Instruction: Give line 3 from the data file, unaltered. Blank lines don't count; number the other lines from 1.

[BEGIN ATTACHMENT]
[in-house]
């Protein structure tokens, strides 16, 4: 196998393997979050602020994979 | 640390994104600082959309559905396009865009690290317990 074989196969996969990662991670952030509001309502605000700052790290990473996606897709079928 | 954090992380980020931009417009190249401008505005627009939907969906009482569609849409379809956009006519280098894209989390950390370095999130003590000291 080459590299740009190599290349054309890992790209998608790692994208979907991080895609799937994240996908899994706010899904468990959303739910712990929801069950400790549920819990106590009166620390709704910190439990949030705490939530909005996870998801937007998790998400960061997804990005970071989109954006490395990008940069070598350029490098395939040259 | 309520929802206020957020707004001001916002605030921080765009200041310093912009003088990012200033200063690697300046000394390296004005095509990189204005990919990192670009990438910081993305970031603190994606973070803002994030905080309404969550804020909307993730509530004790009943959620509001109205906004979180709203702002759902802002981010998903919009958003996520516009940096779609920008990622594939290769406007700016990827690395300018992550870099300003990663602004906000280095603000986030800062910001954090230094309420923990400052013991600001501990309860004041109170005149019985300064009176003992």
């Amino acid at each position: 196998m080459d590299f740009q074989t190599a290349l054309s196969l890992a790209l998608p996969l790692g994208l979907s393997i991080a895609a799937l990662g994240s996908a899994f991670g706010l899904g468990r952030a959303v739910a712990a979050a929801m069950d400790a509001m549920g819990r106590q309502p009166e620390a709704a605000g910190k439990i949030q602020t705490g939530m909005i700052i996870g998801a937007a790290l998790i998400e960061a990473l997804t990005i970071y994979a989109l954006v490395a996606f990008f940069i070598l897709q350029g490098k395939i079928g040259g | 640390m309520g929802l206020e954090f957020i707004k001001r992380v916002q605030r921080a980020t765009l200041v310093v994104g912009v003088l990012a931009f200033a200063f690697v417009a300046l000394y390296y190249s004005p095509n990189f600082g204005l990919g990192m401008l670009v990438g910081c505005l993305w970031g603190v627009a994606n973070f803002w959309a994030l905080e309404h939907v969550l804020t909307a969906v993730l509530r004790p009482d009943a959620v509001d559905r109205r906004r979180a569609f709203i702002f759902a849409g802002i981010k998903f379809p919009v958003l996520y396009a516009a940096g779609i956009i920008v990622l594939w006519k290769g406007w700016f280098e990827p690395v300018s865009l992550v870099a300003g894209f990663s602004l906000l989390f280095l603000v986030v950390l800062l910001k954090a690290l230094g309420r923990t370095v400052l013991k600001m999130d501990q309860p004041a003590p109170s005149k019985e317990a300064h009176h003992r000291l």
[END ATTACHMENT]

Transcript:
């Amino acid at each position: 196998m080459d590299f740009q074989t190599a290349l054309s196969l890992a790209l998608p996969l790692g994208l979907s393997i991080a895609a799937l990662g994240s996908a899994f991670g706010l899904g468990r952030a959303v739910a712990a979050a929801m069950d400790a509001m549920g819990r106590q309502p009166e620390a709704a605000g910190k439990i949030q602020t705490g939530m909005i700052i996870g998801a937007a790290l998790i998400e960061a990473l997804t990005i970071y994979a989109l954006v490395a996606f990008f940069i070598l897709q350029g490098k395939i079928g040259g | 640390m309520g929802l206020e954090f957020i707004k001001r992380v916002q605030r921080a980020t765009l200041v310093v994104g912009v003088l990012a931009f200033a200063f690697v417009a300046l000394y390296y190249s004005p095509n990189f600082g204005l990919g990192m401008l670009v990438g910081c505005l993305w970031g603190v627009a994606n973070f803002w959309a994030l905080e309404h939907v969550l804020t909307a969906v993730l509530r004790p009482d009943a959620v509001d559905r109205r906004r979180a569609f709203i702002f759902a849409g802002i981010k998903f379809p919009v958003l996520y396009a516009a940096g779609i956009i920008v990622l594939w006519k290769g406007w700016f280098e990827p690395v300018s865009l992550v870099a300003g894209f990663s602004l906000l989390f280095l603000v986030v950390l800062l910001k954090a690290l230094g309420r923990t370095v400052l013991k600001m999130d501990q309860p004041a003590p109170s005149k019985e317990a300064h009176h003992r000291l």